About Me

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My passion is helping others defend themselves and their families. I am an NRA Certified pistol instructor, a NRA Chief Range Safety Officer, leader of TWAW Shooting Chapters - North Cincinnati, and the state leader of TWAW Shooting Chapters - Ohio. I also have a heart for the Lakota people and lead mission teams to the Pine Ridge Reservation each year, am founder and director of Backpacks For Pine Ridge,, and do various volunteer work in my own community. My greatest joy is being a grandma and hanging out with my husband of 30+ years.

Thursday, July 05, 2007

July 5th in Iraq

This is the post on Nate's blog today. I'm posting all of it here because I couldn't pick just a portion of it. Please stop by there and let him know we're thinking of him and all those fighting this war.

Introspection

5 July, 2007: Though my intent was to symbolically write and post on our Nation’s birthday, the fireworks presentation proffered by the enemy precluded my own desires yesterday. How ironic…

David Finkel, the Washington Post writer, has returned from his hiatus for another extended stay with the Soldiers of 2-16 IN. His mission, as I understand it, is to write a book which he intends as a journey of sorts, describing the physical, philosophical, spiritual, and ideological changes we all will and are inevitably undergoing during this tour in Iraq. I don’t know what part, if any, I will have in his manuscript; nevertheless thinking about his work prompts me to take an introspective look at myself and these last five months. Hopefully I can help you, whoever you are, understand us a little bit better.

This war is not Vietnam. It is not World War II, or Korea, or the Gulf War, or any of the other conflicts that it is inevitably compared to in the journalistic pages back home. We will, I trust, not receive the same rancorous return that awaited my Uncle’s generation upon his return from the Orient. Though this conflict has been enormously expensive, the human losses have not yet climbed close to what they amounted to in the Seventies. At the same time, each loss is as keenly felt as ever. We are not The Greatest Generation, as Tom Brokaw has dubbed my grandfather and his peers. The numbers who have served in this war do not yet approach those of 1941-45, and yet they are of enough significance that I think they will in some way have great influence in history. The veterans of this conflict will hold their own unique legacy, whatever it may be. When we return, we will attempt to fit back into a world nearly as fast paced as the one we currently inhabit, back into commercial America, the world of malls, fashions, parties and stock markets; back into the world of unlimited prosperity. We will attempt to go back to church, wondering if the preacher in the pulpit talking about poverty in some far country has ever smelled the stench of human feces in open trenches, or seen the look of hopelessness in the eyes of black-clad women walking war-rubbled streets; we’ll wonder if the successful out-of-shape suburbanite, sitting next to us in Bible study and thanking God for His mercy, has ever had indelibly imprinted in his senses the smell of his friend’s burnt flesh, the one that didn’t make it out of the Humvee in time, or stood next to the corpse in which resides a 5.56 round that only moments before was in the chamber of his weapon. We will invariably react defensively at first to loud noises, as we do now. We will find it difficult to vote; politicians make many promises, and break nearly as many. Politicians, civilian or military, have at heart the next election primarily, or their place in history, or the next promotion. We will outwardly say “you’re welcome” and smile when you say thank you for serving, while we inwardly recite the names of Cajimat, Craig, Crowe, Payne, and Gajdos, and wonder why they really had to die, and if Iraq will remember their names.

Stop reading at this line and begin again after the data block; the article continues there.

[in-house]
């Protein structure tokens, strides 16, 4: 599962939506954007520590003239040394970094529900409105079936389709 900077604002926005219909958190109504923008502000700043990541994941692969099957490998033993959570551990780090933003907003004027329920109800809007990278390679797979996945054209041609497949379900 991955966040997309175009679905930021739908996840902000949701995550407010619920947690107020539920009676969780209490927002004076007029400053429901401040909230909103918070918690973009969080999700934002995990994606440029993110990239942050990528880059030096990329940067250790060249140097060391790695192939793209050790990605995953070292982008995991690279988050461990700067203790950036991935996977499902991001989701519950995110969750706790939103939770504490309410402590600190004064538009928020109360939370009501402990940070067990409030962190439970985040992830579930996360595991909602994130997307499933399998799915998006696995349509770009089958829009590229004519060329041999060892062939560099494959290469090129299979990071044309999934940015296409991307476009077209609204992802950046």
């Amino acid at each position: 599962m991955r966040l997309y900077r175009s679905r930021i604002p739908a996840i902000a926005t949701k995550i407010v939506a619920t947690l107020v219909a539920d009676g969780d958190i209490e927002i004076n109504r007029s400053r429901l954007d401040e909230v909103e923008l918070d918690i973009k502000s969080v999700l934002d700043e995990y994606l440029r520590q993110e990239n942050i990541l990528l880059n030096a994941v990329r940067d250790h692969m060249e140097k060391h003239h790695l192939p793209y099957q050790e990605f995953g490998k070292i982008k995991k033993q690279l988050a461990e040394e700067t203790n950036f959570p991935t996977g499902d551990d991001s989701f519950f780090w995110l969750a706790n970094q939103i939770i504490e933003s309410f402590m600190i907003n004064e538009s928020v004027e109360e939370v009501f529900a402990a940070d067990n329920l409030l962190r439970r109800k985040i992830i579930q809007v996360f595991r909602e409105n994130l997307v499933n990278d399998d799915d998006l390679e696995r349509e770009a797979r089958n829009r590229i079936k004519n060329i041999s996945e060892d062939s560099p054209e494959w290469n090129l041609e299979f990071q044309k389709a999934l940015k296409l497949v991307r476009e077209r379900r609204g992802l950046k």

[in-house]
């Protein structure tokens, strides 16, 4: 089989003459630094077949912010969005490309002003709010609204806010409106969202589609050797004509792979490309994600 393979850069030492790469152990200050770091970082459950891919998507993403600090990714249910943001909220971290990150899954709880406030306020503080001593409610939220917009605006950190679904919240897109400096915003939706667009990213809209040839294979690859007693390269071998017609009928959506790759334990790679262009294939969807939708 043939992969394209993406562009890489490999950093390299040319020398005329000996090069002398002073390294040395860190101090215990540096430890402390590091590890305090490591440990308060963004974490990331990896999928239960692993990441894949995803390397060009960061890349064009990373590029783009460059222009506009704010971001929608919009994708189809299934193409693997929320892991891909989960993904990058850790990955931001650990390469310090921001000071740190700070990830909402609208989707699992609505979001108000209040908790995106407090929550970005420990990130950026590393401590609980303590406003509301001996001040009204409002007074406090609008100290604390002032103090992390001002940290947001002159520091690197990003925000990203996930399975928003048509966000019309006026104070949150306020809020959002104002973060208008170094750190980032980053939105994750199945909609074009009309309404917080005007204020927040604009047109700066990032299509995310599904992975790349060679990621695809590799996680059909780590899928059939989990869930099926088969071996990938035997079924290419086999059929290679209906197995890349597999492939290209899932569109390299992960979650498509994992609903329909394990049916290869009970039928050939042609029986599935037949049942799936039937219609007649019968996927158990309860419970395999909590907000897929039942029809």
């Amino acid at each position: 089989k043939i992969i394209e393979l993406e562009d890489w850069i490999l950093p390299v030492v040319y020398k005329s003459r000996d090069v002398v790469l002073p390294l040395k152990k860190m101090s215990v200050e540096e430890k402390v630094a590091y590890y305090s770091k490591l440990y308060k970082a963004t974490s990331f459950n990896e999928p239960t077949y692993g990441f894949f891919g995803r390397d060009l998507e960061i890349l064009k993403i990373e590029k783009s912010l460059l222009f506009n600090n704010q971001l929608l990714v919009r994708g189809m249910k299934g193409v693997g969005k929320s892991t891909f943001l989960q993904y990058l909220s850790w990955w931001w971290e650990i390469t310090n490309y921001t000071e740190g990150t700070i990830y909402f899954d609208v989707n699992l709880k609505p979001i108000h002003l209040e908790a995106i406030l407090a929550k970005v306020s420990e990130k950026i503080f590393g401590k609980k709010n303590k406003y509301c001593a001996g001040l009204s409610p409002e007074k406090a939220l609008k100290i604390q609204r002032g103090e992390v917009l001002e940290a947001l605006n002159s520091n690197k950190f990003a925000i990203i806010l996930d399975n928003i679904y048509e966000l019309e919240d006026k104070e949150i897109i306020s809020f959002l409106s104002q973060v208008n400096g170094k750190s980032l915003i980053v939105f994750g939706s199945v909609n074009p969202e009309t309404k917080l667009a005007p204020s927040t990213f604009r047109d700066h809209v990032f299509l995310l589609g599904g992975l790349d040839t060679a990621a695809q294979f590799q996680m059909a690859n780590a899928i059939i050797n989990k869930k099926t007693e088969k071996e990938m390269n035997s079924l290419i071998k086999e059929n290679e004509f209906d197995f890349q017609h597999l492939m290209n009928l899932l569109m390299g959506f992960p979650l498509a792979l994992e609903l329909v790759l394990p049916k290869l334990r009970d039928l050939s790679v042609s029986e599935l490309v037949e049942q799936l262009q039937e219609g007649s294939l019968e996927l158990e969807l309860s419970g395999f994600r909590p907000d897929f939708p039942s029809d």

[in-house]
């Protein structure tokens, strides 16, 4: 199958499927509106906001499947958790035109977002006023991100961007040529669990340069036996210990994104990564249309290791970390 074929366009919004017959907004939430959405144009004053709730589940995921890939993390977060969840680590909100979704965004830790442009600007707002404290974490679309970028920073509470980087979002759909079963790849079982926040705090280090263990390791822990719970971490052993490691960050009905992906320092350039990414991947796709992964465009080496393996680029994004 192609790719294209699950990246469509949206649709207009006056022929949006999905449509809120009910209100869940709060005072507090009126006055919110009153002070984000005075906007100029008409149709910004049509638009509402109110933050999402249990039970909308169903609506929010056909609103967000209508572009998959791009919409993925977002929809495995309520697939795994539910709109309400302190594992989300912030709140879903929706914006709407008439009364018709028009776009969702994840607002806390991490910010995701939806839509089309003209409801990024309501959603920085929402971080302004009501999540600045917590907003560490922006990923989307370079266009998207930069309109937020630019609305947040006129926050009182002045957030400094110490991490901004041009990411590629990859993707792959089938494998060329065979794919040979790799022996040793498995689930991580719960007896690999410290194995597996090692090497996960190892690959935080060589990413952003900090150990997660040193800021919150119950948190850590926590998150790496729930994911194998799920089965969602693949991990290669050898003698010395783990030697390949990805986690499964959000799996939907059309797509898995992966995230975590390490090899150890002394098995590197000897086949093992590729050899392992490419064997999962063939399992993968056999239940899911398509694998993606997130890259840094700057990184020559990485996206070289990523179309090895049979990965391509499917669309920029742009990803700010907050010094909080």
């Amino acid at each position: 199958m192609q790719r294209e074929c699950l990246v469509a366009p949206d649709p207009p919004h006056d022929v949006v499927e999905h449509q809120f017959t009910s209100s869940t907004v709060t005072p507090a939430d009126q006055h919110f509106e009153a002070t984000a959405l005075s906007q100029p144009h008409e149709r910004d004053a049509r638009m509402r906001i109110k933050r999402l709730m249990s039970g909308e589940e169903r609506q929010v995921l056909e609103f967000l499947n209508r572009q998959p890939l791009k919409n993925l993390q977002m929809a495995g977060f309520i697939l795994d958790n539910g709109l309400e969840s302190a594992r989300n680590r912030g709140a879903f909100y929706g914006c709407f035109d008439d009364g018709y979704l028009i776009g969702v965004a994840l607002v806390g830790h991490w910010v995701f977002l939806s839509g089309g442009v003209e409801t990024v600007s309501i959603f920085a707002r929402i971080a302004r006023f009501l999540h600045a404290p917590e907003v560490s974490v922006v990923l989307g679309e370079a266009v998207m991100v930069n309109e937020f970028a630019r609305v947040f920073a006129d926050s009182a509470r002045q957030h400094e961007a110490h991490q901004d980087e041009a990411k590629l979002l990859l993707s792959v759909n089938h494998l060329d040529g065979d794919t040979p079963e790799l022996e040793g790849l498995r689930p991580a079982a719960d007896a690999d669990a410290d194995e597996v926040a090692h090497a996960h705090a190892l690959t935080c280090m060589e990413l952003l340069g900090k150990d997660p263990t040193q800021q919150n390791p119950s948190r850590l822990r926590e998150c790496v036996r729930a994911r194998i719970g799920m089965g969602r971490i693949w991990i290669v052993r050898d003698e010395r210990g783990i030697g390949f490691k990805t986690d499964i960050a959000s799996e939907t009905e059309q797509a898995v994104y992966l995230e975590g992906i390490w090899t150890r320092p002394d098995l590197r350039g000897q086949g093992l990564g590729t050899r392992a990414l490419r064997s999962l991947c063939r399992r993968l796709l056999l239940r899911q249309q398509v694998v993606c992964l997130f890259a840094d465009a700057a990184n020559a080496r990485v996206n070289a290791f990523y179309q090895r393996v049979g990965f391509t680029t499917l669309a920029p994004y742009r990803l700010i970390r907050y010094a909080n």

The bottom line is that my platoon and I have surpassed 120 days in Iraq; we have been blown up and shot at so much that it is almost expected; we have returned fire and arrested the IED emplacers. We have seen everything the insurgency has to offer and have returned the same. When I first began writing, I was not sure I would even have the chance to earn the CIB; now that that fact has been assured many times over, none of the medals or badges or acclaim matters. When war was merely a fantasy of prose and film, I was philosophical and idealistic; it is now a sensation of sight, smell, and touch, and the idealism and philosophy has been replaced by cold facts, and they are these: (1) Republicans and Democrats can go to hell. (2) Concern for the welfare of innocent Iraqis is increasingly frustrated by our perception that they will risk very little to secure their own future. (3) The warrior’s axiom that “you fight for the man next to you” should be biblical, for no words ever rung truer. If I lose not one more man to this war during the duration of our duty, that will be an acceptable outcome; I will take all steps in my power to secure this end.

2 comments:

Bruce said...

Here's another reason I'm proud to be an American. Thanks for posting this, or re-posting it.

Praying for a safe return for all of them.

B~

David Cho said...

Thank you so much for sharing.